CityShares will launch investment platform in Bed-Stuy
by Jess Berry
Jun 30, 2014 | 2125 views | 0 0 comments | 16 16 recommendations | email to a friend | print
A recently launched real estate investment platform is hoping to revitalize Bedford-Stuyvesant while allowing accredited investors to buy a slice of the city for a fraction of the usual price.

CityShares, a neighborhood-specific investment fund, accepts accredited investors from all over the U.S. and the world to buy into New York City neighborhoods for $100,000.

While Bedford-Stuyvesant is the first neighborhood CityShares is launching with, there will also be Neighborhood Investment Funds (NIF) for Harlem, Crown Heights, Bushwick and possibly Greenpoint and Sunset Park. CityShares Harlem will launch later this summer and Crown Heights will launch in the fall.

Founded by Seth Weissman in 2013, CityShares will give investors the benefits of investing in a residential building without having the resulting stresses of being a landlord.

"The fund investors are able to purchase assets in a diverse portfolio of properties within these communities without having to incur the associated expense, concentration risk and management headaches of being a full-scale property manager and landlord,” Weissman said. “To my knowledge, no other fund or investment vehicle for investing in NYC residential real estate offers these advantages.”

CityShares will manage all of the buildings, and investors will know exactly what buildings they have invested in. Investors will also have access to an online portal, where they will be able to see rent rolls, payment histories and other relevant information for their properties.

A total of $5 million will be invested in Bed-Stuy, which Weissman believes will buy $12 to $15 million worth of property, or seven or eight buildings. The platform will focus on buying up mixed-use and/or multi-family rental buildings.

Since the launch, Weissman said there has been a tremendous amount of interest expressed in the project. The fundraising for CityShares Bed-Stuy will be finalized in the fall.

CityShares is targeting annual returns in the 12 percent-plus range and a long-term gross annual return of 10 to 12 percent.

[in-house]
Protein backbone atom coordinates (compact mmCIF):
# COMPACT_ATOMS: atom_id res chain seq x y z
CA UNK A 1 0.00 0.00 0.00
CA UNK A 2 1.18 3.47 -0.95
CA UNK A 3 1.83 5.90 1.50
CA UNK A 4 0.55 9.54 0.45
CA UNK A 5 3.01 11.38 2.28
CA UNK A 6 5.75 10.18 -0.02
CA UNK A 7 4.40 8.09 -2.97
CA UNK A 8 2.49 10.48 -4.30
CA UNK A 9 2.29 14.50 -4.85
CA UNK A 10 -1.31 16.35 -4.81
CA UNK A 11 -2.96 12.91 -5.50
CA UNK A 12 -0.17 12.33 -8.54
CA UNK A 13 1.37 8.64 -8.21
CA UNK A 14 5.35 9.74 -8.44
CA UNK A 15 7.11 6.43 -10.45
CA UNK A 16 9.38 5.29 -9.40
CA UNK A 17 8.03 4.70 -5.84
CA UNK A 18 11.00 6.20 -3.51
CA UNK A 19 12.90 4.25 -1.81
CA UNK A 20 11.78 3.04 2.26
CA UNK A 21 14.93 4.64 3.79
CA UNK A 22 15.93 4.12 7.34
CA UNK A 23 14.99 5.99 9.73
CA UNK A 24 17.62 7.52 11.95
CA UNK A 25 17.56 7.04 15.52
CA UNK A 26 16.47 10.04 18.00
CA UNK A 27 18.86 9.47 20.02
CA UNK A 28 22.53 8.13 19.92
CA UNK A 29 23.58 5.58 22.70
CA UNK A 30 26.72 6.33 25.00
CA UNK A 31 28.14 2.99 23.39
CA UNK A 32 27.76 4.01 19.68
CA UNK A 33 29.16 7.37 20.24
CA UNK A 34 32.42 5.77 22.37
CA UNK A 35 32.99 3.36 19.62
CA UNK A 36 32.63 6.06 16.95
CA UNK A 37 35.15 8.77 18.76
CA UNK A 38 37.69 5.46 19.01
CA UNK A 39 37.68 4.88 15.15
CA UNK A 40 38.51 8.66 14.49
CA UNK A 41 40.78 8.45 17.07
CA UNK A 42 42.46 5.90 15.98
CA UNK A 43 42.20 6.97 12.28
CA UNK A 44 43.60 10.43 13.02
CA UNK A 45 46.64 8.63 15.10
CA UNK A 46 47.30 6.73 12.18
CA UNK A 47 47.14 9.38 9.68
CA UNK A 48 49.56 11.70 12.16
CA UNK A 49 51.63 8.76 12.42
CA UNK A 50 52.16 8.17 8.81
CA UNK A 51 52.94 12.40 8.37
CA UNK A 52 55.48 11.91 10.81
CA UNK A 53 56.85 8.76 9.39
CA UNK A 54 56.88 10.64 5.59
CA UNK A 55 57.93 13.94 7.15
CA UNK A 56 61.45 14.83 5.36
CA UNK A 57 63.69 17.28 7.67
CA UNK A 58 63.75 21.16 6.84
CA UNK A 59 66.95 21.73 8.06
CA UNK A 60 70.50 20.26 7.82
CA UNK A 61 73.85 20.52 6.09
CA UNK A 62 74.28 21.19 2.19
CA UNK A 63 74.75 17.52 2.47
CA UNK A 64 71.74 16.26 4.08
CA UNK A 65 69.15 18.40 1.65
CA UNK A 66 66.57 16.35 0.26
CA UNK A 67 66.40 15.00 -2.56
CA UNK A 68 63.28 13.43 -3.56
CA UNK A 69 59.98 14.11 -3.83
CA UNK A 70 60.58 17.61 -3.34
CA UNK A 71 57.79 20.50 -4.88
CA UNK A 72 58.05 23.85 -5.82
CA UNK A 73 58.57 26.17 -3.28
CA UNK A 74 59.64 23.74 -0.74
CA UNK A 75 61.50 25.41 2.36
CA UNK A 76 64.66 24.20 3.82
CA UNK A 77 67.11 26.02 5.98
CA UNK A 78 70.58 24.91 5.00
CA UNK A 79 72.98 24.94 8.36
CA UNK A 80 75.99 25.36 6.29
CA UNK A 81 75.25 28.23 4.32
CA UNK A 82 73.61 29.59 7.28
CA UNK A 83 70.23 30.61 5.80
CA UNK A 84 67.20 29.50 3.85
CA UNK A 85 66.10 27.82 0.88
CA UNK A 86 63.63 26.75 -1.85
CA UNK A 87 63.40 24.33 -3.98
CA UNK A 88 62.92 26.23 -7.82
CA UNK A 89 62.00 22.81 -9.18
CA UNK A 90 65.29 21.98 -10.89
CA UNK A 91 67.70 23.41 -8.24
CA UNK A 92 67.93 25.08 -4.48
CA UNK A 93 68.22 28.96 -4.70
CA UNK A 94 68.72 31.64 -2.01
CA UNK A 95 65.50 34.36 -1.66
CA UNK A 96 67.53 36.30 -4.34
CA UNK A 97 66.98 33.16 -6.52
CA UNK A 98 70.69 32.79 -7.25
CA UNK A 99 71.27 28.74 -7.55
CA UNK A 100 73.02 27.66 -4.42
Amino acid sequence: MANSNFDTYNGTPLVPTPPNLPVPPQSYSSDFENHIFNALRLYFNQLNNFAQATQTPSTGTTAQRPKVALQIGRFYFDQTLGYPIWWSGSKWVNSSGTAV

Weissman said there were a number of factors that played into his decision to launch the platform in Bedford-Stuyvesant. Access to transportation, the short commute to lower Manhattan and the “vibrant community” all contributed to the selection.

“You walk down the street and people plant flowers and trees. They take care of their neighborhood and say hello to you,” Weissman said. “That was something that was very attractive to me in terms of creating a place that’s enjoyable to live in and where you want to live.”

CityShares investors will hold onto the properties for seven to ten years, or more, in order to maximize each neighborhood’s appreciation value.

With the issue of gentrification a hot topic, particularly in Brooklyn, Weissman was quick to say that his company was not “here to make a quick buck.”

“We are looking at the long-term health and vibrance of the community,” he said. “We want to be a part of the neighborhood.”

That being said, Weissman said that services in the buildings, such as electricity and plumbing, would be updated, which would lead to “natural rent increases.”

“It’s sort of a fine line,” he said. “You want to attract capital to invest in these buildings and also respect the neighborhood.”

Regarding gentrification specifically, Weissman said that it is “a hot topic and it’s something that we have a very open dialogue about.”

“We look at this as an opportunity to positively impact a neighborhood and really create a dialogue between the buildings we own and manage and the people living in the neighborhoods,” he said.

Weissman is also a managing partner at Weissman Equities, which is based in Manattan, with his brother. He already owns properties in many of these neighborhoods and says his already-existing community presence gives him an advantage in understanding how to develop those properties appropriately.

“We’re active in those communities doing a lot of community improvement work, meeting with BID leaders,” he said. “They know us. They know the quality of the work that we do.”

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